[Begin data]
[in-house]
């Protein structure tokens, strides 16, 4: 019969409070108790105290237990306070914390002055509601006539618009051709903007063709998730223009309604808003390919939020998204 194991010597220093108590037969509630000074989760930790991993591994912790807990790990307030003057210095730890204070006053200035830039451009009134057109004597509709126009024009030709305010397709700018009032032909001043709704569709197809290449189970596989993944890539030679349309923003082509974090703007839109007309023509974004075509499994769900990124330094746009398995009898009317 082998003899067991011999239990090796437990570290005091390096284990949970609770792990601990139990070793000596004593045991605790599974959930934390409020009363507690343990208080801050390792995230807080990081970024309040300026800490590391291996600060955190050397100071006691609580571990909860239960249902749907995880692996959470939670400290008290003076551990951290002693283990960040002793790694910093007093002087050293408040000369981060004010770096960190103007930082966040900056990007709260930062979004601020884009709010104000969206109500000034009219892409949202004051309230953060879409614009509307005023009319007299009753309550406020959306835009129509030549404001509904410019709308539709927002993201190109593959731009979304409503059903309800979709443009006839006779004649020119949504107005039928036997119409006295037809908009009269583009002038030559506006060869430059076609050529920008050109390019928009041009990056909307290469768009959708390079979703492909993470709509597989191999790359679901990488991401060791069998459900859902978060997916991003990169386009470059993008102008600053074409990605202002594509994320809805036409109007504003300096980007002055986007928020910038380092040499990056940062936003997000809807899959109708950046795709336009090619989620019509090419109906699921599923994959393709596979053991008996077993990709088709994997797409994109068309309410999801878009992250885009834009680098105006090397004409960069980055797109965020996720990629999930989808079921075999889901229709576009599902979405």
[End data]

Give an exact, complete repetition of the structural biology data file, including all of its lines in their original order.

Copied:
[in-house]
């Protein structure tokens, strides 16, 4: 019969409070108790105290237990306070914390002055509601006539618009051709903007063709998730223009309604808003390919939020998204 194991010597220093108590037969509630000074989760930790991993591994912790807990790990307030003057210095730890204070006053200035830039451009009134057109004597509709126009024009030709305010397709700018009032032909001043709704569709197809290449189970596989993944890539030679349309923003082509974090703007839109007309023509974004075509499994769900990124330094746009398995009898009317 082998003899067991011999239990090796437990570290005091390096284990949970609770792990601990139990070793000596004593045991605790599974959930934390409020009363507690343990208080801050390792995230807080990081970024309040300026800490590391291996600060955190050397100071006691609580571990909860239960249902749907995880692996959470939670400290008290003076551990951290002693283990960040002793790694910093007093002087050293408040000369981060004010770096960190103007930082966040900056990007709260930062979004601020884009709010104000969206109500000034009219892409949202004051309230953060879409614009509307005023009319007299009753309550406020959306835009129509030549404001509904410019709308539709927002993201190109593959731009979304409503059903309800979709443009006839006779004649020119949504107005039928036997119409006295037809908009009269583009002038030559506006060869430059076609050529920008050109390019928009041009990056909307290469768009959708390079979703492909993470709509597989191999790359679901990488991401060791069998459900859902978060997916991003990169386009470059993008102008600053074409990605202002594509994320809805036409109007504003300096980007002055986007928020910038380092040499990056940062936003997000809807899959109708950046795709336009090619989620019509090419109906699921599923994959393709596979053991008996077993990709088709994997797409994109068309309410999801878009992250885009834009680098105006090397004409960069980055797109965020996720990629999930989808079921075999889901229709576009599902979405």